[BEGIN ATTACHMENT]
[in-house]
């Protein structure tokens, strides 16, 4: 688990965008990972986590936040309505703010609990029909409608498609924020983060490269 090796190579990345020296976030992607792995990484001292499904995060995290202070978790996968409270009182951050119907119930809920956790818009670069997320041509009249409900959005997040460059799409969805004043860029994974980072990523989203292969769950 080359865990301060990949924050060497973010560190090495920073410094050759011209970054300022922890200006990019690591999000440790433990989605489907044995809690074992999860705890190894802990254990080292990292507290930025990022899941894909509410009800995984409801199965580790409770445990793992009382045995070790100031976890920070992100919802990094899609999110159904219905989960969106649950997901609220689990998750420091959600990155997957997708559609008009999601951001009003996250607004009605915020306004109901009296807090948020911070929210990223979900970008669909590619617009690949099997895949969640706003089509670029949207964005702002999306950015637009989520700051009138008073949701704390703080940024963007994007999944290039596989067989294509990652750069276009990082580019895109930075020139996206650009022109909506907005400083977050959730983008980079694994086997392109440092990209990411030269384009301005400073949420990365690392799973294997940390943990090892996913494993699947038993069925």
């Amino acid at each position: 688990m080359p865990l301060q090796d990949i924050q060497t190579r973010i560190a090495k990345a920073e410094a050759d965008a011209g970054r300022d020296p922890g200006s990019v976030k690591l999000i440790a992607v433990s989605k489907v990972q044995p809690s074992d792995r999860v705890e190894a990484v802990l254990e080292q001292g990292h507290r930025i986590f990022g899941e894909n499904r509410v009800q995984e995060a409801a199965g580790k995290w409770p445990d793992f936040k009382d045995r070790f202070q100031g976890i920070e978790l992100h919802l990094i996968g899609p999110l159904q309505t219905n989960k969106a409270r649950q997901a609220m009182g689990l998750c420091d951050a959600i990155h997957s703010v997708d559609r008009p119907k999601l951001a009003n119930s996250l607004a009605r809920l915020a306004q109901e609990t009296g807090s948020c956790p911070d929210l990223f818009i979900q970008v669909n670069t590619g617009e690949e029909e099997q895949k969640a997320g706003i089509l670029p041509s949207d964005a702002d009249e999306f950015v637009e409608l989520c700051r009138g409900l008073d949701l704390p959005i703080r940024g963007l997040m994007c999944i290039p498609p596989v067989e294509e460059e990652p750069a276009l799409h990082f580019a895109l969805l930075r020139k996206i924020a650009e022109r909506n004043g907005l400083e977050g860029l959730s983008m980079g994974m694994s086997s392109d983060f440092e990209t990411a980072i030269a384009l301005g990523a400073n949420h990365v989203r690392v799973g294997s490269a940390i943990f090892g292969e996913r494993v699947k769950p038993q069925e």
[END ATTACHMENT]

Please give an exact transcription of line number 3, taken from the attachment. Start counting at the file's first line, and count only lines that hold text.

């Amino acid at each position: 688990m080359p865990l301060q090796d990949i924050q060497t190579r973010i560190a090495k990345a920073e410094a050759d965008a011209g970054r300022d020296p922890g200006s990019v976030k690591l999000i440790a992607v433990s989605k489907v990972q044995p809690s074992d792995r999860v705890e190894a990484v802990l254990e080292q001292g990292h507290r930025i986590f990022g899941e894909n499904r509410v009800q995984e995060a409801a199965g580790k995290w409770p445990d793992f936040k009382d045995r070790f202070q100031g976890i920070e978790l992100h919802l990094i996968g899609p999110l159904q309505t219905n989960k969106a409270r649950q997901a609220m009182g689990l998750c420091d951050a959600i990155h997957s703010v997708d559609r008009p119907k999601l951001a009003n119930s996250l607004a009605r809920l915020a306004q109901e609990t009296g807090s948020c956790p911070d929210l990223f818009i979900q970008v669909n670069t590619g617009e690949e029909e099997q895949k969640a997320g706003i089509l670029p041509s949207d964005a702002d009249e999306f950015v637009e409608l989520c700051r009138g409900l008073d949701l704390p959005i703080r940024g963007l997040m994007c999944i290039p498609p596989v067989e294509e460059e990652p750069a276009l799409h990082f580019a895109l969805l930075r020139k996206i924020a650009e022109r909506n004043g907005l400083e977050g860029l959730s983008m980079g994974m694994s086997s392109d983060f440092e990209t990411a980072i030269a384009l301005g990523a400073n949420h990365v989203r690392v799973g294997s490269a940390i943990f090892g292969e996913r494993v699947k769950p038993q069925e």